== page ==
A neuroendocrine neoplasm is a kind of abnormal growth developing from neuroendocrine cells, which are part of the body's hormone-producing endocrine system. The growth may be a benign tumor, which means it is not cancer, or a malignant tumor, which is cancerous. Most often, a neuroendocrine neoplasm develops in the digestive system, but these tumors can also occur in glands such as the adrenals, the respiratory system and reproductive organs. Some neuroendocrine tumors produce hormones, leading to a variety of symptoms, but some are non-functioning. Neuroendocrine neoplasia is rare, and the most frequently occurring tumor type is known as a carcinoid tumor.
Although they are found in different areas of the body, carcinoid tumors commonly develop from neoplastic cells in the gut wall. In children, the majority of these tumors are found in the appendix. When this type of neuroendocrine neoplasm occurs in adults, it arises most frequently inside the small intestine or appendix.
Symptoms associated with a carcinoid tumor can vary, depending on its location and whether it produces hormones. This can make diagnosis difficult. In the gut, symptoms such as nausea and abdominal pain can occur, while a tumor in the lungs could cause breathlessness and coughing.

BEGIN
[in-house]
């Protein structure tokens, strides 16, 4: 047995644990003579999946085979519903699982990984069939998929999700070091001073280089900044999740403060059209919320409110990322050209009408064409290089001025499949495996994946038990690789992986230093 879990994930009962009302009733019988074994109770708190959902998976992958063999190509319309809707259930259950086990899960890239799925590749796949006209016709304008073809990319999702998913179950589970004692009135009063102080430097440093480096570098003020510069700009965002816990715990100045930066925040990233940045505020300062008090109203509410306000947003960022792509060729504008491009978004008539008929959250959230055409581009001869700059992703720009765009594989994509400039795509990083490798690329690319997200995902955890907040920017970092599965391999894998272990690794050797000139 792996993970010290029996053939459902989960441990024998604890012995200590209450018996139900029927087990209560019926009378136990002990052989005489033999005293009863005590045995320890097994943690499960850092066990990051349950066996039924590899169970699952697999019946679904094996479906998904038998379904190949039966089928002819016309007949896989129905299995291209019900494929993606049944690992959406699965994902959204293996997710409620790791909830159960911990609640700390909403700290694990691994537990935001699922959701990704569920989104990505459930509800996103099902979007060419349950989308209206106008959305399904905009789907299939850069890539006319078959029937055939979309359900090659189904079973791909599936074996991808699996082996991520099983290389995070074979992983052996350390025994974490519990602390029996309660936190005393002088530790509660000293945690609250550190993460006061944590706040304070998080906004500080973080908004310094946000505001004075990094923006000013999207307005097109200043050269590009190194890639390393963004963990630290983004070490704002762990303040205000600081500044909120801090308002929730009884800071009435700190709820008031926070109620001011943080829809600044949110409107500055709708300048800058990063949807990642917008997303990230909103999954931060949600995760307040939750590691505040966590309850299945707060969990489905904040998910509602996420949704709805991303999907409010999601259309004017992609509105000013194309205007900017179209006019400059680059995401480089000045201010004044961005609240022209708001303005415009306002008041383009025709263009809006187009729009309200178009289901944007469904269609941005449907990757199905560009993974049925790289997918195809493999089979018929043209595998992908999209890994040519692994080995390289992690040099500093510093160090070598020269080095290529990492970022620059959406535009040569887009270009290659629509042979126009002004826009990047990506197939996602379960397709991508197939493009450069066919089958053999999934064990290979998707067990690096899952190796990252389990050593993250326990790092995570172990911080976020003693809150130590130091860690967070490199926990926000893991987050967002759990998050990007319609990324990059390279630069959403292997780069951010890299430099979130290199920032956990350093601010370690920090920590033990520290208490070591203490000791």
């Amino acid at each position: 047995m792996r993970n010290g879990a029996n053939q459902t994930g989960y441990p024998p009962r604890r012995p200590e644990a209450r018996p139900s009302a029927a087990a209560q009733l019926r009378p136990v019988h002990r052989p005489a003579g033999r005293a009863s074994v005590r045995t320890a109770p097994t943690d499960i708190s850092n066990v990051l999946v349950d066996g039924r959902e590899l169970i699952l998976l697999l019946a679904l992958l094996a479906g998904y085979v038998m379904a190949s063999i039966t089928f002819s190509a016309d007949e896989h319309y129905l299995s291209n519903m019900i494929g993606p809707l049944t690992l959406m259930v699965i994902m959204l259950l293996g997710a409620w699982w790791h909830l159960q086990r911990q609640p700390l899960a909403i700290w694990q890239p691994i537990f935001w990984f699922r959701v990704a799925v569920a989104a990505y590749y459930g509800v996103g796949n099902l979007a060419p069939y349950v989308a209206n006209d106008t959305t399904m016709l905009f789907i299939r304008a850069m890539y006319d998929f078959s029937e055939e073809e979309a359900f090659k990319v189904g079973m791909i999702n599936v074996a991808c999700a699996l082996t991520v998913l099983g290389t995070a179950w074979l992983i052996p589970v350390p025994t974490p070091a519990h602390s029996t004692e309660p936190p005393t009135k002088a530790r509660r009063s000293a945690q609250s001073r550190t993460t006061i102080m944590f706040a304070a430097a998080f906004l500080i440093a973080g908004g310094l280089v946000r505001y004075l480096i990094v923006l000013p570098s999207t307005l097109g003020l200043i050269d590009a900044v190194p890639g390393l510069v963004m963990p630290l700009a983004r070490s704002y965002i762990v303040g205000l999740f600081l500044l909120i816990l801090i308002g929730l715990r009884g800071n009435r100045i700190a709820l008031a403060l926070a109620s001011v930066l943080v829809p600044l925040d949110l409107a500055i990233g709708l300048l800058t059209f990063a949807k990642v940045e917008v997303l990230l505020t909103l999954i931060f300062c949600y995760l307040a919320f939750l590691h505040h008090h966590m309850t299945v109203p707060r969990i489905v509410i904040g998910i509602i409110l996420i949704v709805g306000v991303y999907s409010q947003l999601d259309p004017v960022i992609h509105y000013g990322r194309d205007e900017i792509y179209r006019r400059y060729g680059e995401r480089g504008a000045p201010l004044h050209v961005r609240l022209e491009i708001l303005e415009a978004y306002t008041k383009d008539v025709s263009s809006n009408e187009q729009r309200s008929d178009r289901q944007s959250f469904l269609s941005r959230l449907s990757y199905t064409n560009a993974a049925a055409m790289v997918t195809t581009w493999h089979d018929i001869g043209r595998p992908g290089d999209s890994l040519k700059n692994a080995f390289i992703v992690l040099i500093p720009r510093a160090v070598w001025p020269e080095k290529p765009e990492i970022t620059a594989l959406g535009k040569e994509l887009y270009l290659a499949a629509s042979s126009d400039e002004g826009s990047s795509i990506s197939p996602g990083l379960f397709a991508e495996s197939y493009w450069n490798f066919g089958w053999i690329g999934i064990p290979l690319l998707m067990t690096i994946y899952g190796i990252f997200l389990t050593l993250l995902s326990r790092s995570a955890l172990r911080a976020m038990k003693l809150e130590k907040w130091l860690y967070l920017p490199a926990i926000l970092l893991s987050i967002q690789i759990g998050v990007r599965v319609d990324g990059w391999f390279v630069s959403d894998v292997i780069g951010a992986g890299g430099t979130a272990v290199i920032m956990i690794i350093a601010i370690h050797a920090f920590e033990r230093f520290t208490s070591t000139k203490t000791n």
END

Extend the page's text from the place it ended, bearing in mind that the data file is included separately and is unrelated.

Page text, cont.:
Sometimes, tumors secrete the hormone serotonin, resulting in what is known as carcinoid syndrome. A syndrome is a collection of symptoms and, in carcinoid syndrome, wheezing, flushing, diarrhea and weight loss occur. The treatment of this type of neuroendocrine neoplasm varies according to its cell type, location, size and whether it has spread or not.
Another type of neuroendocrine neoplasm is known as a pancreatic endocrine tumor. These growths develop from cells which are found in the pancreas and sometimes in other parts of the gut. Some are non-functional but others produce hormones, giving rise to different syndromes. For example, a tumor may produce the hormone insulin, leading to what is called insulinoma syndrome. The patient may then experience symptoms of low blood sugar, such as weakness, shaking, headaches and confusion.
A gastrinoma is another kind of pancreatic endocrine tumor, which produces the hormone gastrin. As gastrin stimulates gastric acid production, a patient with a gastrinoma may experience ulcers developing in the stomach, esophagus and small intestine. This could lead to symptoms of pain, bleeding in the stomach, abdominal cramps and diarrhea. The treatment of this kind of neuroendocrine neoplasm depends on its size and position, and whether it has spread. Management of all types of neuroendocrine tumors may involve one or all of a range of treatments, including drugs, surgery, chemotherapy, radiotherapy and other procedures.